We weren’t supposed to pass by-laws that expressly forbade short-term lets (even though the Development Approvals of many of our apartment blocks did exactly that). Planning laws existed to limit holiday rentals where they weren’t wanted or needed.
When the flaws in our restrictions on by-laws started to appear, our state government, guided by their mates in Airbnb and their ilk, forced us to either bring in our short-term holiday rental by-laws or allow our apartment blocks to be turned into virtual hotels.
At least in NSW we have that choice. In other states it’s open slather.
But it’s a strange kind of freedom where your “right” to live in the kind of home you purchased or rented must be reasserted by a 75 per cent majority vote of your neighbours.
Also, as a result of our politicians’ craven indulgence of overseas online holiday letting agents, the by-laws that we are now obliged to pass (or live with the consequence) have more holes than a rusty colander.
So much for the inviolable right to run our buildings exactly the way the majority of owners want. It simply doesn’t exist.
The “freedom” to make our own rules for the way we live is tightly controlled and often largely spurious.
But there are more compelling arguments for rejecting the Animal Lib amendment, while respecting the right of animal lovers to at least try to change the by-laws in their buildings.
First we need a re-set. I referred earlier to not being allowed to pass by-laws banning children. The exception is registered over-55s schemes that have never allowed families and have been permitted and marketed on that basis.
The government should establish a self-managed register of pet or no-pet blocks and legislate that all apartment blocks MUST consider the issue at their next AGM.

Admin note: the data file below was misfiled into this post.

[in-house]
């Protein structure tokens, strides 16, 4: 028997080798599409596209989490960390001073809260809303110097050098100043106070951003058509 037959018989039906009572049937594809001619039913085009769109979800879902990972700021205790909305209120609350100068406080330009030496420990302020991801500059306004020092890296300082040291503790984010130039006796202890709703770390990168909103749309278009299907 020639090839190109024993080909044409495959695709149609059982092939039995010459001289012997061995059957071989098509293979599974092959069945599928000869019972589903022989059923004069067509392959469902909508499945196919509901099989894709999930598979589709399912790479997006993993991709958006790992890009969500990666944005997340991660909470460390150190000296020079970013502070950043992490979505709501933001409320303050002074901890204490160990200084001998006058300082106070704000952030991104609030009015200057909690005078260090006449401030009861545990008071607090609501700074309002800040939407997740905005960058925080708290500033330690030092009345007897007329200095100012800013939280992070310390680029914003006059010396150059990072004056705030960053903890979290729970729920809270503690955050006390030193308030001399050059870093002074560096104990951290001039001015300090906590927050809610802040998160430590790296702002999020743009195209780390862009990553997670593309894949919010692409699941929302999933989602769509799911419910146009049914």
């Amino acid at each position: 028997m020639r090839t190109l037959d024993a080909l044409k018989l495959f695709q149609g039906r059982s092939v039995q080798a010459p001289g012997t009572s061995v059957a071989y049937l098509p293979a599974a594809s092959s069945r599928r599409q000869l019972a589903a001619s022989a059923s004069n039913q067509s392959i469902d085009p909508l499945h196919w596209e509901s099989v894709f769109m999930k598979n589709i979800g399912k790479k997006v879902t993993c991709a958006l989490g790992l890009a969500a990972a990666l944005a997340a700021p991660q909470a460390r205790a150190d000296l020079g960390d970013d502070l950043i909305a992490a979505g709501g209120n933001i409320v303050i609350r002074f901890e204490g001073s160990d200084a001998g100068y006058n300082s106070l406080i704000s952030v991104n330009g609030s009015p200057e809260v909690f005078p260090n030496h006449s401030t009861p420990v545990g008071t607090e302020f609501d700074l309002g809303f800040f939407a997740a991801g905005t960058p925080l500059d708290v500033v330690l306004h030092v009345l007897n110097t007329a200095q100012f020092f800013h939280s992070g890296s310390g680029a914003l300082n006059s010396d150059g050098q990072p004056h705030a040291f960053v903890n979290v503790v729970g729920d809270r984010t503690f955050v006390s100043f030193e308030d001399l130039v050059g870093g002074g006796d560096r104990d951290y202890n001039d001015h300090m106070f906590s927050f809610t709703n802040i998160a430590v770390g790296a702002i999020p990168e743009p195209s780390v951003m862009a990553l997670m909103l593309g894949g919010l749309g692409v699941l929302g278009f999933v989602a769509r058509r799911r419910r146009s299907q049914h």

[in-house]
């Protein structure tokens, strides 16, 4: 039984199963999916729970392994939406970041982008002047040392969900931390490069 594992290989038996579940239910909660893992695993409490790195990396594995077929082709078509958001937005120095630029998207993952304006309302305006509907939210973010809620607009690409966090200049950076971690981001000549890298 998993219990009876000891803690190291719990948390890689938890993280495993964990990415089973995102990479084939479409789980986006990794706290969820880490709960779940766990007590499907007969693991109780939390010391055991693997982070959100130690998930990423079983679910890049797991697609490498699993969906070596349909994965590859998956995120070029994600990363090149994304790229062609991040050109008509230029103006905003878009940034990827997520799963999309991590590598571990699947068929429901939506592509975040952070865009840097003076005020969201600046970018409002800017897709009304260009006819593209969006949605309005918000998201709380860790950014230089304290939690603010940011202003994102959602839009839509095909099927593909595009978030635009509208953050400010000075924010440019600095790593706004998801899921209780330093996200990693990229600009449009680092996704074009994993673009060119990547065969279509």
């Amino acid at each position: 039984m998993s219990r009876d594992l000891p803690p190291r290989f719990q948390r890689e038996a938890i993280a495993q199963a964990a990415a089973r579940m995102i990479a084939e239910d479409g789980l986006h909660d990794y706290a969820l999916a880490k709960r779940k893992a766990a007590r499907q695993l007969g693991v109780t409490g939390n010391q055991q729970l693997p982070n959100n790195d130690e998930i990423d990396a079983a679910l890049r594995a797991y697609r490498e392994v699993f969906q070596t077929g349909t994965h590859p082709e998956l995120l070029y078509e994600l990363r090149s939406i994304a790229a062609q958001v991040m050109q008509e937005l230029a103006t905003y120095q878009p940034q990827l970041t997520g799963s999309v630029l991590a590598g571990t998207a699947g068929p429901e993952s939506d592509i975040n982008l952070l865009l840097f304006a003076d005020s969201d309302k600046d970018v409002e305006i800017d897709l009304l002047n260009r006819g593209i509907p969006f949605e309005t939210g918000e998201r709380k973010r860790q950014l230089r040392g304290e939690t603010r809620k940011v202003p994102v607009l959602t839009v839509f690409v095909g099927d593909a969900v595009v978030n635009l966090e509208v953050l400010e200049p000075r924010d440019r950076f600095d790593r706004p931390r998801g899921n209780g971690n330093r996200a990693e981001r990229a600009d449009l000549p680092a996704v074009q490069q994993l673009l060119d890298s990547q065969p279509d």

Legislation would then allow 75 per cent of owners to agree, via a by-law, that their pro-pet or no-pet status would not be challenged for, say 20 years.
It would give certainty to renters, owners and potential purchasers that neither a revolt by owners nor an appeal to any Tribunal would alter that status for the foreseeable future.
Those blocks that couldn’t raise the 75 percent vote to establish their pet register status, could then, on a once-only basis, decide to keep or expunge their current by-laws on a simple majority, with the decision subject to review under normal processes.
That would establish whether blocks were permanently pet-friendly or pet-free, or somehere in between. Those in the middle would see the preferences of a majority of owners take precedence over highly motivated minorities determined clinging on to outdated by-laws.
It’s ridiculous that 26 percent of owners can prevent the other 74 percent from allowing pets into their block. But not quite as ridiculous as the proposal that a single owner could bring animals into a building where 99 percent of owners didn’t want them to.
A confession: I have history in this area. When brand new, the building in which I live was convulsed at its first AGM by an effort to ban animals (when many of we new owners had been assured it was pet friendly).
The upshot was that an unlikely coalition of animal lovers got rid of our chairman and his cronies on the committee, not to mention the most dishonest, corrupt and incompetent building manager I have ever encountered.
Those experiences – which at one point involved threats of violence and the possibility that we’d have to sell our new home – led to the creation of the Flat Chat newspaper column and this website.
It’s an ill wind … but I can fully empathise with people who bought into a no-pets block on that basis, only to find that change was afoot; just as I’d be outraged if I was told the rules had been changed and I had to get rid of my sanity support ginger cat.